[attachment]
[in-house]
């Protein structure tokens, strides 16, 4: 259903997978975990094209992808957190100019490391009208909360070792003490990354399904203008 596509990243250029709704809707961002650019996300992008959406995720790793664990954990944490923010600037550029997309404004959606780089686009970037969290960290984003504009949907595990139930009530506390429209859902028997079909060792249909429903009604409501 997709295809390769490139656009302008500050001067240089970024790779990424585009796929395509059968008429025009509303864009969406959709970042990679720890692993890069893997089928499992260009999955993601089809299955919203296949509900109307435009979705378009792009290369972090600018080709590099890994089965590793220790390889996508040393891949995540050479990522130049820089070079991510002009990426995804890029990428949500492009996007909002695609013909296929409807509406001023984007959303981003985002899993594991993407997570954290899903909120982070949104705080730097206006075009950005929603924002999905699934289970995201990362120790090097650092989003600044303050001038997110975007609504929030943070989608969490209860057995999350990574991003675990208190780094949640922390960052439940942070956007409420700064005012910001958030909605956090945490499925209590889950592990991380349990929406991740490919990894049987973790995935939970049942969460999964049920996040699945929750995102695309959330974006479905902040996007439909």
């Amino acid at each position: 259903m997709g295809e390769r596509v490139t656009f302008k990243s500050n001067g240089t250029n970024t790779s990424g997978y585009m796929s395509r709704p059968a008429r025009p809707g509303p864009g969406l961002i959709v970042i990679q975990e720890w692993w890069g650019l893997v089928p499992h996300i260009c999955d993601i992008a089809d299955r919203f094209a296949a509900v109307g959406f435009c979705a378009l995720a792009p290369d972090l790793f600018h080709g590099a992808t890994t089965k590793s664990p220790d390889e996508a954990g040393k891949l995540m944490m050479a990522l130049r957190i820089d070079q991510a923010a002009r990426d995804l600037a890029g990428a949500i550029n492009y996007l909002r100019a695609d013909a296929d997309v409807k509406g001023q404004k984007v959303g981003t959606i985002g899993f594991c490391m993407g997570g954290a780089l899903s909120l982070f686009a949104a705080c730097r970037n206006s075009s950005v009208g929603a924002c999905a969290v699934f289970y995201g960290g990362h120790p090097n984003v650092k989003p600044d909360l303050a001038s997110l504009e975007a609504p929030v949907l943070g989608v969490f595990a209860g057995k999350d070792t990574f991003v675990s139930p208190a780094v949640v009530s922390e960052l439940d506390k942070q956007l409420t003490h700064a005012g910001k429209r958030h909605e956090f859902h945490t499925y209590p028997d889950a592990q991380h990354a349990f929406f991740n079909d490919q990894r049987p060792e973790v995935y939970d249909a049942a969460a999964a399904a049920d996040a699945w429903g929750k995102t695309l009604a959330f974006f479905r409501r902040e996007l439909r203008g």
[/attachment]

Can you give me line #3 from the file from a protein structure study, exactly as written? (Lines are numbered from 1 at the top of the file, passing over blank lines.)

């Amino acid at each position: 259903m997709g295809e390769r596509v490139t656009f302008k990243s500050n001067g240089t250029n970024t790779s990424g997978y585009m796929s395509r709704p059968a008429r025009p809707g509303p864009g969406l961002i959709v970042i990679q975990e720890w692993w890069g650019l893997v089928p499992h996300i260009c999955d993601i992008a089809d299955r919203f094209a296949a509900v109307g959406f435009c979705a378009l995720a792009p290369d972090l790793f600018h080709g590099a992808t890994t089965k590793s664990p220790d390889e996508a954990g040393k891949l995540m944490m050479a990522l130049r957190i820089d070079q991510a923010a002009r990426d995804l600037a890029g990428a949500i550029n492009y996007l909002r100019a695609d013909a296929d997309v409807k509406g001023q404004k984007v959303g981003t959606i985002g899993f594991c490391m993407g997570g954290a780089l899903s909120l982070f686009a949104a705080c730097r970037n206006s075009s950005v009208g929603a924002c999905a969290v699934f289970y995201g960290g990362h120790p090097n984003v650092k989003p600044d909360l303050a001038s997110l504009e975007a609504p929030v949907l943070g989608v969490f595990a209860g057995k999350d070792t990574f991003v675990s139930p208190a780094v949640v009530s922390e960052l439940d506390k942070q956007l409420t003490h700064a005012g910001k429209r958030h909605e956090f859902h945490t499925y209590p028997d889950a592990q991380h990354a349990f929406f991740n079909d490919q990894r049987p060792e973790v995935y939970d249909a049942a969460a999964a399904a049920d996040a699945w429903g929750k995102t695309l009604a959330f974006f479905r409501r902040e996007l439909r203008g």